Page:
Researchers have used personalized medicine to develop a tailor-made genetic treatment for a girl diagnosed with a rare genetic disease known as Batten disease. Called “milasen” after the girl, Mila Makovec, the research was funded by Mila’s Miracle Foundation, a charity set up by her family to cure devastating neurological diseases.
Although Mila appeared healthy as a baby, as she grew older, her parents began to notice some worrying signs. At age 4, she began holding books closer to her face when looking at them and at 5, she began to lose her balance. Just before she turned 6, she was hospitalized for worsening symptoms including loss of vision, slurred speech and difficulty swallowing. A brain scan showed that her brain volume was shrinking and she began having seizures.
Genetic testing eventually led to her diagnosis: Batten disease, a rare and fatal genetic disorder of the nervous system that manifests according to how the genes responsible have mutated. Appearing to affect lysosomes, which break down the cell’s waste products so they may be discarded or recycled, the disease eventually allows this waste material to build up, leading to cell death, including death of cells in the brain and eyes.
Genetic analysis revealed that she had a unique mutation in a gene known as CLN7 (Kaiser: 2019). This particular mutation meant that her cells were unable to make the full protein needed for lysosomes. Recognizing this, the doctors realised that molecules known as antisense oligonucleotides may work for her case. Short and synthetic molecules, they are known to be able to bind to patient’s fault genetic codes and mask the error so proteins may be reproduced.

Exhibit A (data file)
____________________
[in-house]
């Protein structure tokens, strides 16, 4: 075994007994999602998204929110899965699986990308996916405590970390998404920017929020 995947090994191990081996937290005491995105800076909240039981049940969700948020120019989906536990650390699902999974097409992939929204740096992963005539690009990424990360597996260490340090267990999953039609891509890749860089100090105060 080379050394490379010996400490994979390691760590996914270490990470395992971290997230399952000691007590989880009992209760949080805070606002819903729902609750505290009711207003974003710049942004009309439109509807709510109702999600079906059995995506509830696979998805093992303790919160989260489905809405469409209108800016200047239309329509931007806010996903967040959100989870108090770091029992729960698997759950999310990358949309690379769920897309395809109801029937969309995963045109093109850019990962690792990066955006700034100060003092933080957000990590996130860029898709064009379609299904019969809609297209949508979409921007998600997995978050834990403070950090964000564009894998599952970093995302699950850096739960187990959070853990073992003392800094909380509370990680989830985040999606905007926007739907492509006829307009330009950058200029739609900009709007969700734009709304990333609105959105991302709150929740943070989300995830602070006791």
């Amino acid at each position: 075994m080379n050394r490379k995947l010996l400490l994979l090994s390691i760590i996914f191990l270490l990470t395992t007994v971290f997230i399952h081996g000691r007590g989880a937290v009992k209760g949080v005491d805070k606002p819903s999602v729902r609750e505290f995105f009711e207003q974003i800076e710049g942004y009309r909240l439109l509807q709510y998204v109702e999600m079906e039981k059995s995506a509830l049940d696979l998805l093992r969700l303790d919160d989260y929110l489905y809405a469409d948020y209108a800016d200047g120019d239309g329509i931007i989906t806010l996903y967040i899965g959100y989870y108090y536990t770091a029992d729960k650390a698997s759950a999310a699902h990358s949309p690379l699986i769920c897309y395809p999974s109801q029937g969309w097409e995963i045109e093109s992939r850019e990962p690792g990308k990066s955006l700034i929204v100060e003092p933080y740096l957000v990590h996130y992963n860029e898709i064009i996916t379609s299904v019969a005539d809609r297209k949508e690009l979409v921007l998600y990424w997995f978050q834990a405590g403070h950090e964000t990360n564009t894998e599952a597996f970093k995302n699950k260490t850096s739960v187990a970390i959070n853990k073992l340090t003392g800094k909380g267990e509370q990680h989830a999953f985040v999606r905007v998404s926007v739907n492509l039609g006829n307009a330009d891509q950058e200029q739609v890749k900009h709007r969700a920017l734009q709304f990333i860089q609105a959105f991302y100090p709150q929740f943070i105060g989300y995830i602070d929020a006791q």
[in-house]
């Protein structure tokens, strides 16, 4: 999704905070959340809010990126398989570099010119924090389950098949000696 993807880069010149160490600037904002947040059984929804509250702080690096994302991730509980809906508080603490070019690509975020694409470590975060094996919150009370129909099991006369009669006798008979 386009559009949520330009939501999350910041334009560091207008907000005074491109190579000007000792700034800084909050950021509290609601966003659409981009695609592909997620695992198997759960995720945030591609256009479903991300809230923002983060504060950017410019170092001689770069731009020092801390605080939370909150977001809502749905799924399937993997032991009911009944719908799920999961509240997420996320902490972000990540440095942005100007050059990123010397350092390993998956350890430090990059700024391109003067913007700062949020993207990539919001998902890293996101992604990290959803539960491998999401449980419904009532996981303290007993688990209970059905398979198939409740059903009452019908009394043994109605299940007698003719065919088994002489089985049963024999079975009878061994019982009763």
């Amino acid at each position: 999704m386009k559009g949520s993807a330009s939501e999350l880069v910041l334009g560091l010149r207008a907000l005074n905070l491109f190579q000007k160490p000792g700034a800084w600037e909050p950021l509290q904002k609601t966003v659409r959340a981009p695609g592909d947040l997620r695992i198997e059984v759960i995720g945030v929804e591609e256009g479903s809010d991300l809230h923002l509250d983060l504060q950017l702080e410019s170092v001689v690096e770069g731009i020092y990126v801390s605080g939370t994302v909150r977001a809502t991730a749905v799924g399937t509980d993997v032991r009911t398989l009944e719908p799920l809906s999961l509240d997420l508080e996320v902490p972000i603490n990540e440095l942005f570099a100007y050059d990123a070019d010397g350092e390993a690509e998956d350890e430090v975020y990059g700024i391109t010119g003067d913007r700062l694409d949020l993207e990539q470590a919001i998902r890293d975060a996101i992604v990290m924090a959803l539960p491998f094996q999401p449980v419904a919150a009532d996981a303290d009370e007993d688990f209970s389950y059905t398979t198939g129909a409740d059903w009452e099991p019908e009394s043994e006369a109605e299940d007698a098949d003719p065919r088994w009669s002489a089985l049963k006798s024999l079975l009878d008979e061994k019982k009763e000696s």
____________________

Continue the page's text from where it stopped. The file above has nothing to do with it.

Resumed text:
Developing this knowledge into a treatment for Mila, known as “milasen”, so far the results have been positive. Before the treatment, Mila would experience an average of 15- 30 seizures per day, each lasting up to 2 minutes. Over the course of her treatment however, this frequency fell to between 0 and 20 seizures per day, each lasting less than one minute. Furthermore, Mila’s brain waves showed a decline of over 50% in the frequency and duration of seizures, with no harmful side effects having been observed.
According to Mila’s mother, Julia Vitarello, “While we remain cautiously optimistic, we feel so fortunate that Mila was given a second chance (Rettner: 2019)."
The researchers added that Mila’s case nevertheless clearly shows that antisense oligonucleotides "may deserve consideration as a platform for the rapid delivery of individualized treatments," although they also note that such a personalized approach is likely only to be considered for life-threatening conditions.
Kaiser, Jocelyn: Science Mag
Rachael: Live Science